I used the landing gear straps to mount the LEDs to the motor mounts as seen below. The LED power wires were then routed inside the motor booms into the main hub.....

       You can see below four LEDs that will be used to illuminate my tail fin paddle. Being able to see the paddle at night will be crucial to navigating the hex........

       And now to test the first set of LEDs!!!!

       The next step was to mass produce the rest of the LEDs and tie them into the common wire system I am using......

       And now to test them out before installing them......

       I also installed several of the DELight system LEDs on the copter for the navigation lights. Two of which were used as “headlights” as seen below....

       I used double-sided servo tape to hold the 150 mA LEDs to the copter as seen below......

       I soldered up all of the wires inside of the hub of the copter (not shown) and then ran all of the servo style plugs up to the controller. I then plugged the controller into a spare channel on my receiver so it can be controlled by the transmitter in flight......

       One of the last steps was to program the DELight controller using the free downloaded software for the system (screen shot below). I was able to incorporate several lighting scenarios including phasing lights and strobes that are really unique to this system. Because the system is PC based you can save custom programs and load them easily to change the settings whenever you want. In fact I can e-mail my program to anyone should they want to use it for their project :0)

       And now the moment of truth!!! I plugged in my batteries and tested out the system in the garage. I switched on the first setting for the navigation lights and was pleased to see the super bright 150 mA LEDs light up the garage!!!

       The nav light scenario uses red and green sidelights as well as a set of bright “headlights” that give the copter a deep-sea ROV kind of look :0) The copter also has a set of white strobe lights in the booms directly behind the sidelights (not shown). The last set of lights is a pair of white 5 mm LED tail fin paddle illuminators (seen above) which shine downward to help the pilot see which way the copter is pointing at night.....

       Now the next lighting scenario is the “UFO” lights which is strictly for fun and not for fooling the neighbors into calling in a UFO to the Air Force :0P These lights are comprised of a set of bright blue LEDs on all six booms as well as a red and green “phasing” light on the bottom of the battery tray......

       The red and green lights have been programmed to phase from one to another which is a really cool effect. You can see above where the two colors mix to make a yellow glow under the copter......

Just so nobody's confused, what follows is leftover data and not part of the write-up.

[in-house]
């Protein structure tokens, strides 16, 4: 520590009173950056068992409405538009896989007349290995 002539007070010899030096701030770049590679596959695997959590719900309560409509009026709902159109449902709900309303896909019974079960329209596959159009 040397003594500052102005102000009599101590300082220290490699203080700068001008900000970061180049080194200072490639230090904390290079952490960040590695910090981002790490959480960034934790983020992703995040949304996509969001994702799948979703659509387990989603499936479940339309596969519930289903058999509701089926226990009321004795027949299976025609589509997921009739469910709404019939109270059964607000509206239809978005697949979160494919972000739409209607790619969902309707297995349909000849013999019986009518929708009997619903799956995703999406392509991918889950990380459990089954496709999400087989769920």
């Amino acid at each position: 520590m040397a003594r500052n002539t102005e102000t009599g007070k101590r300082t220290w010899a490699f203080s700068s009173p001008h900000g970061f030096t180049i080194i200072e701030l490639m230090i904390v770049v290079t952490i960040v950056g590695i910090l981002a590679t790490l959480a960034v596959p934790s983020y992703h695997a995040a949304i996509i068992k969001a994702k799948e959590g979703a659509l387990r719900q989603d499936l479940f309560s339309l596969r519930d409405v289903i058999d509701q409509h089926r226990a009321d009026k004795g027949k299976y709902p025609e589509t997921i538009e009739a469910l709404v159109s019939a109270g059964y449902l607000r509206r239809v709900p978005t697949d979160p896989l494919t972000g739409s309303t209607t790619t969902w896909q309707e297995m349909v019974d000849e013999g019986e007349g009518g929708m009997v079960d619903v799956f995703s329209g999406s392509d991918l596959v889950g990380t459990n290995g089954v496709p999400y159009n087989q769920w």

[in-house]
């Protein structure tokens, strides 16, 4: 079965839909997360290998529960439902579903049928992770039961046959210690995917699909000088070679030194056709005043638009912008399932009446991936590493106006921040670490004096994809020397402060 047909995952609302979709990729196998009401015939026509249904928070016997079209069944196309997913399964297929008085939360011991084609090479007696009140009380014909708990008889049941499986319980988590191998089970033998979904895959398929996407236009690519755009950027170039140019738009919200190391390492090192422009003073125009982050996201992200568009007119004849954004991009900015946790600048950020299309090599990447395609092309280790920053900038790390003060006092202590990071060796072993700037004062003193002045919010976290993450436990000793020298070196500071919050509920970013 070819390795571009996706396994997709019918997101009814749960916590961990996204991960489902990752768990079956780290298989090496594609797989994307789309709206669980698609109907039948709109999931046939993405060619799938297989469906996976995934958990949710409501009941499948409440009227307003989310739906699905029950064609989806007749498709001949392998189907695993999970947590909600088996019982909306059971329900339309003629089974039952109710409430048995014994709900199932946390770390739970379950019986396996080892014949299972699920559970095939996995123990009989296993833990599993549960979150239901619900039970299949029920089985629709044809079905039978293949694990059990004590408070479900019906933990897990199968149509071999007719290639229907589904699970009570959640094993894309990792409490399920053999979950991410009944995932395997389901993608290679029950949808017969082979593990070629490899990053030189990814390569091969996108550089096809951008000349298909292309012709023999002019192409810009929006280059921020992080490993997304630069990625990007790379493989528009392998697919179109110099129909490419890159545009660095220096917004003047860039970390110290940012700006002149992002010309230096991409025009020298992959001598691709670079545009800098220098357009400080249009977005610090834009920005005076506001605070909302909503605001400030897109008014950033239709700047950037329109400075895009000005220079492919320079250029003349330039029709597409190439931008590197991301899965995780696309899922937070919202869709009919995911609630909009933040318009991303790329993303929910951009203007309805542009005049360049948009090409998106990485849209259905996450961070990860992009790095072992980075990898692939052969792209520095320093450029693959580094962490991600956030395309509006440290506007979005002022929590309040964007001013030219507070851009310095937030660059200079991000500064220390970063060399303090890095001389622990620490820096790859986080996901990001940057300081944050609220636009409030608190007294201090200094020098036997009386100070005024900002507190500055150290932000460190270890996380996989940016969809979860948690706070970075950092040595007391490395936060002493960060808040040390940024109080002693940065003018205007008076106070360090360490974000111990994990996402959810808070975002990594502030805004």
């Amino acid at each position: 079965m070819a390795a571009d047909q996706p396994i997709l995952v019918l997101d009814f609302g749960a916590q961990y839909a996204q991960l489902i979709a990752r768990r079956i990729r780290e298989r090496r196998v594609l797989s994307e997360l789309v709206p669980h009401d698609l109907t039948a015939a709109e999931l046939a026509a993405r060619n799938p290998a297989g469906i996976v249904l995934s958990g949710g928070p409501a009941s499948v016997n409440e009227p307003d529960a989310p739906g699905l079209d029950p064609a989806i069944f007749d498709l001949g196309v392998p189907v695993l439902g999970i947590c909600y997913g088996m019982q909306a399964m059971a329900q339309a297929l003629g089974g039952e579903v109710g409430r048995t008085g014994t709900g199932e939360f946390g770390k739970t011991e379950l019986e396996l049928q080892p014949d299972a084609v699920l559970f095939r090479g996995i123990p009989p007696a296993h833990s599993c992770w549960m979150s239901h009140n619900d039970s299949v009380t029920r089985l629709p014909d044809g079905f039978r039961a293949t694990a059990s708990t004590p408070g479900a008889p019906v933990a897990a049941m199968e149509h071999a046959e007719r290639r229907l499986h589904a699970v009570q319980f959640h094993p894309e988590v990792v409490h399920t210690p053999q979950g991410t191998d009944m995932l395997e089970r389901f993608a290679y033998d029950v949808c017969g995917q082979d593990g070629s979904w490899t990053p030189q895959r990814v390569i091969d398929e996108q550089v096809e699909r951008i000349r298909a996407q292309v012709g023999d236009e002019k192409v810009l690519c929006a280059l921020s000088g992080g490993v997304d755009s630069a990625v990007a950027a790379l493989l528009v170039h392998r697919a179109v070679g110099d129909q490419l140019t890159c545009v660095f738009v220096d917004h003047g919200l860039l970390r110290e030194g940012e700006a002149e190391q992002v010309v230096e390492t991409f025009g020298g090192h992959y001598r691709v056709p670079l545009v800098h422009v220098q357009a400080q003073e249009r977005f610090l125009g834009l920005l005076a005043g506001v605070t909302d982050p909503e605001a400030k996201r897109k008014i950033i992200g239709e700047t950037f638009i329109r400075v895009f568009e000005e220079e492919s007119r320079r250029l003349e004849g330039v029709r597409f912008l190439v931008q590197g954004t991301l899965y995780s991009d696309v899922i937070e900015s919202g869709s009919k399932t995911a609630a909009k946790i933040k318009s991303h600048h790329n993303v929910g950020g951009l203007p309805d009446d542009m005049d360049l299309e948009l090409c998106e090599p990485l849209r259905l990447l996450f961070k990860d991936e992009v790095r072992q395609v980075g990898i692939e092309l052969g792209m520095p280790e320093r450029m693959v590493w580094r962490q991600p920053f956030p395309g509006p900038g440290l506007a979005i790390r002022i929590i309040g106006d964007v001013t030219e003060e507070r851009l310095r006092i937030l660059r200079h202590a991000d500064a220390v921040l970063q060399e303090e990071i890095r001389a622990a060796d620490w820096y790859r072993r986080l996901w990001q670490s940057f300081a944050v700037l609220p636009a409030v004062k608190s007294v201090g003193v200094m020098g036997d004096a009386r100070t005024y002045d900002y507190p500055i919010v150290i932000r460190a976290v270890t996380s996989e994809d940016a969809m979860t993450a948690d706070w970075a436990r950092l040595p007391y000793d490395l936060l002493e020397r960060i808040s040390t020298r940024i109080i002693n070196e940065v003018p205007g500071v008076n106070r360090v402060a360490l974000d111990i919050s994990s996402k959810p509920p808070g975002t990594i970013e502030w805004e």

While the center hub LEDs phase from red to green to red, the outer blue LEDs pulse in and out of phase of each other. This is a really cool effect and can be easily modified using the DELight programming interface....... 

See the MR1 Hexacopter Demo Video Here !!!

       I just had to try out the system at night so I drove over to the local park and flew around for a few minutes. The copter was so easy to see in the sky with both lighting scenarios. I had no problem at seeing what the copter was doing at any attitude. The FMA Co-Pilot system was also helping me out making it a very relaxing experience. The only stress I encountered was the growing crowd of people wanting to know what it was :0P
       I had all of the local dogs barking from their yards as they noticed the strange lights in the sky. The ESCs also make a cool high pitched whine that surely would sell “UFO” to even the toughest of skeptic ;0)

Update, July 10, 2011:

       I have recently added a new “UFO” triangle light to the hex that is really bright!!! The triangle is made of square carbon fiber tube and is 44” long at each leg. I installed a set of LED lighting strips that have 306 surface mount LEDs producing a total of 20 watts of light. The bottom 99 LEDs are “RGB” color changing units that are powered by a light controller with an infrared remote control. The new light system can be seen over five miles away!!!

         See the UFO Triangle Light Demo here!!!

       Wow, I really enjoyed building this project and I can’t wait to use the copter to do some aerial video or FPV flying (or maybe just tease the local dogs :0) I hope that my documentation is useful to some builders out there and I welcome any questions or comments about the project should you have any. Thanks for reading!!!

Don R. Giandomenico